Just one little detail that won't even be seen but it is very important to the function and look I want and fortunately I have the skills and tools so I don't have to limit myself to what I can buy at the hardware store.

The Work Before Work Can begin

When I begin a project things might look a bit different than your typical wood shop.  You see I haven't purchased lumber at a regular lumber yard since 1994. That was the year I started milling my own lumber from urban trees.  For this project I pulled out these four beautiful 2 1/4" thick slabs of monterey cypress, averaging 20" wide and six feet long. I will need about sixteen 4" x 28" pieces, preferably free of knots and with straight grain.  Barring the free of knots criteria, any knots will need to be fully contained and the only place to do that in this project will be near one end of the boards.  The desire for knot free boards is because I will be gluing these boards into a 30" x 28" x 4" leg which will be carved.  Knots can can chip a chisel edge and the grain near a knot can be rowey, a term meaning unpredictable grain direction, and it can make the wood  very difficult to carve without getting tear outs and splits.

I'm sure some will flinch at the idea of cutting such magnificent slabs of wood into such small piece,s but when all your wood comes into the shop in this form and if you build things that need smaller pieces that's what has to be done.  As luck would have it I was able to get the pieces I needed out of three of the four slabs leaving one to possibly become the seat of a blanket chest.  Those of you that are quick with numbers will have already figured out that I used about 67 board feet worth of rough slabs to net the 23 board feet I needed.   


There is an old axiom in milling lumber that says that half the tree stays in the forest and half goes to the mill. Half of a log sent to a mill  is sold as lumber and half is made into scrap. Half of a board sold as lumber is made into furniture and half is made into scrap.  In case you aren't good with fractions that works out to 1/4 of a log being made into furniture.  I convert more of a log into slabs than a lumber mill but on the other end I generate more scrap when using those slabs to build furniture. In the end try as I might to do better than that old axiom I average about 1/4 of a log being made into furniture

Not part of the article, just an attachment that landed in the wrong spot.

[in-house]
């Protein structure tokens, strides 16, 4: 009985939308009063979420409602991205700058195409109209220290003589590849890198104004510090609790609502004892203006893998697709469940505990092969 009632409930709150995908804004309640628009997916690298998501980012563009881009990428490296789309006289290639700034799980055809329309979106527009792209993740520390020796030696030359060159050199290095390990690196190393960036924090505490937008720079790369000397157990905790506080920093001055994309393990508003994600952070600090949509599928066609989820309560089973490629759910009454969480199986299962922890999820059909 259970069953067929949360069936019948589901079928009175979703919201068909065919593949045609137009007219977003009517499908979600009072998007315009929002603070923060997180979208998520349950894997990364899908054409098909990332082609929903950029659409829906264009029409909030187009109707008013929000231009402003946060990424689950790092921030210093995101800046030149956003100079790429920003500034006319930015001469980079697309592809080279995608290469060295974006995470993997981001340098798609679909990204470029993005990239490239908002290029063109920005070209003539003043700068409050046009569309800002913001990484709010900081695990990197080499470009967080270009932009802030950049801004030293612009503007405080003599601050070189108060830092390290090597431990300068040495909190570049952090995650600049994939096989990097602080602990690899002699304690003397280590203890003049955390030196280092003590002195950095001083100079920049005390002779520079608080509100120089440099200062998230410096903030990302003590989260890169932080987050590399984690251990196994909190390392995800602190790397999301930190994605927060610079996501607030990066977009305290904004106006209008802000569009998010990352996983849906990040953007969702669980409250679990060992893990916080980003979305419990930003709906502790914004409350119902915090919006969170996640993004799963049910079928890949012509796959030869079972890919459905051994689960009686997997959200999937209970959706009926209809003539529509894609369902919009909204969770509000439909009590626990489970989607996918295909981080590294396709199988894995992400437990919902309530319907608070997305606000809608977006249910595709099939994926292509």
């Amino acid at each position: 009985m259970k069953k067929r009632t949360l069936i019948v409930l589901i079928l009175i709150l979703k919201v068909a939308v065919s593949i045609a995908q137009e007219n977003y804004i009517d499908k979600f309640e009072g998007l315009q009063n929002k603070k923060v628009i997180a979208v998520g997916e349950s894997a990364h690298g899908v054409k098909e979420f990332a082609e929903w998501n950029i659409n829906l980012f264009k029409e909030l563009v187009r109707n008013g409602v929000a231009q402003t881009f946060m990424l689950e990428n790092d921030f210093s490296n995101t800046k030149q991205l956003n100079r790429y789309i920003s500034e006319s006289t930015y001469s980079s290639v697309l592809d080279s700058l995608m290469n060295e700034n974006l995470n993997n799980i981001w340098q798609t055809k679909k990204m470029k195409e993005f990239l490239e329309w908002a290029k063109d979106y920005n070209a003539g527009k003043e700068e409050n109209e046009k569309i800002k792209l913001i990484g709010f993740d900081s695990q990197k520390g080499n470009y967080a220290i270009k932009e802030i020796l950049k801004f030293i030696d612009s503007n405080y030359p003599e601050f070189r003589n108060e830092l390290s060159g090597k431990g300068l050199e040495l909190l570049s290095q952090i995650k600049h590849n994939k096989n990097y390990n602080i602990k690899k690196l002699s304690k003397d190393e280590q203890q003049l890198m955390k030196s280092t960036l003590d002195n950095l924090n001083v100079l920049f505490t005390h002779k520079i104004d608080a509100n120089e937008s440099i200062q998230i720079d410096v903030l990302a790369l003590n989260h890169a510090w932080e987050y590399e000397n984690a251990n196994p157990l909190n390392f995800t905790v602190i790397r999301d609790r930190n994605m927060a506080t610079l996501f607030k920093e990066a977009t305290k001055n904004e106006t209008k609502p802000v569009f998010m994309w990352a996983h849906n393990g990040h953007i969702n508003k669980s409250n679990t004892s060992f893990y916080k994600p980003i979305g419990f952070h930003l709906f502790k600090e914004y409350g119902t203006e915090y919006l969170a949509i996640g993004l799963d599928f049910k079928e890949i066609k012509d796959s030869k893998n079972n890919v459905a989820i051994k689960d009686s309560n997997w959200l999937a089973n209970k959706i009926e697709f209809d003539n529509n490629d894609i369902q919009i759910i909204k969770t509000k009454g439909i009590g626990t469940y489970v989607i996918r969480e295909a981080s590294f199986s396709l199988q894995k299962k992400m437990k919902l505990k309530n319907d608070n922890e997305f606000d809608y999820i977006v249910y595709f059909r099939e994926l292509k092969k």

Sculpture with a Table Top

I usually prefer to design by building scale models. Well actually I prefer to just build furniture with no model or drawing but clients usually balk at handing over a pile of money on the promise of me having a "really cool idea".  So I have adapted by channeling "really cool ideas" into creating scale models.

I have taken five semesters of college level drawing courses along with learning how to use Autocad and knowing how to draft using pencil on velum.  I encourage my sculpture students to take as many drawing electives as they can because being able to communicate an idea or the understanding of an idea with a napkin sketch with a client or a superior can often mean the difference in getting a project or not getting it. So why do I prefer to work by creating scale models?  Well, many of my designs incorporate curves and can be difficult to really see in a drawing, but the biggest reason is also the biggest differences between two dimensional design and three dimensional design- Light is actually part of the design in 3-D.  By building models  I can communicate to a client how a curved edge will cast a shadow on a curved surface and how that changes as the light changes during the day or as you walk around the object. This is just something that doesn't communicate clearly with a drawing.


The model pictured is 1:96 scale, or 1/8 " =1".  The top will be a slab of claro walnut (juglans hindsii) I milled about 7 or 8 years ago. it is 36" wide and will be cut down to about 6 feet in length. the curved leg will be carved out of some monterey cypresss (cupressus macrocarpa) that will be a laminated and carved by hand. the wedge shaped leg will be welded steel with a dark patina and the stretcher will be a combination of metal and wood yet to be decided.


The day to day function of this piece will be primarily as a desk but it will also need to occasionally need to serve as meeting table in an architectural firm.